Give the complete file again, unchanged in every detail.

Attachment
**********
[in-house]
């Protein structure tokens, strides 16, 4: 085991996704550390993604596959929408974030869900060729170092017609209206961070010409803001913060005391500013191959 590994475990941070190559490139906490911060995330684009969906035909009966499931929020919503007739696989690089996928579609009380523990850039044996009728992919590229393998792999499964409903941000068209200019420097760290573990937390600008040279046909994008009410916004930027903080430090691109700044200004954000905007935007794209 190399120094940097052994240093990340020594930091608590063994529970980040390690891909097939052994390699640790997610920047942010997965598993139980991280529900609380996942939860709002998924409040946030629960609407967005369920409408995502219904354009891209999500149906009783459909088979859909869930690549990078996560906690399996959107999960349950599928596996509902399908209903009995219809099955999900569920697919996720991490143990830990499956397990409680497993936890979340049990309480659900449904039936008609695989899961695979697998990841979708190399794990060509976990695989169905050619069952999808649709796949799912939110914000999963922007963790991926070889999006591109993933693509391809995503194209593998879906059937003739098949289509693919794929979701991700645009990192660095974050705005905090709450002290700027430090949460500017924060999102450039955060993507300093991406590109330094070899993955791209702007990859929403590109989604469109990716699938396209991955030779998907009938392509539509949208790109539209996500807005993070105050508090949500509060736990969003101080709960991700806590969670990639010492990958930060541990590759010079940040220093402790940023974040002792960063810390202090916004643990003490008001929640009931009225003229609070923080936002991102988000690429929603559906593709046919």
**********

[in-house]
């Protein structure tokens, strides 16, 4: 085991996704550390993604596959929408974030869900060729170092017609209206961070010409803001913060005391500013191959 590994475990941070190559490139906490911060995330684009969906035909009966499931929020919503007739696989690089996928579609009380523990850039044996009728992919590229393998792999499964409903941000068209200019420097760290573990937390600008040279046909994008009410916004930027903080430090691109700044200004954000905007935007794209 190399120094940097052994240093990340020594930091608590063994529970980040390690891909097939052994390699640790997610920047942010997965598993139980991280529900609380996942939860709002998924409040946030629960609407967005369920409408995502219904354009891209999500149906009783459909088979859909869930690549990078996560906690399996959107999960349950599928596996509902399908209903009995219809099955999900569920697919996720991490143990830990499956397990409680497993936890979340049990309480659900449904039936008609695989899961695979697998990841979708190399794990060509976990695989169905050619069952999808649709796949799912939110914000999963922007963790991926070889999006591109993933693509391809995503194209593998879906059937003739098949289509693919794929979701991700645009990192660095974050705005905090709450002290700027430090949460500017924060999102450039955060993507300093991406590109330094070899993955791209702007990859929403590109989604469109990716699938396209991955030779998907009938392509539509949208790109539209996500807005993070105050508090949500509060736990969003101080709960991700806590969670990639010492990958930060541990590759010079940040220093402790940023974040002792960063810390202090916004643990003490008001929640009931009225003229609070923080936002991102988000690429929603559906593709046919």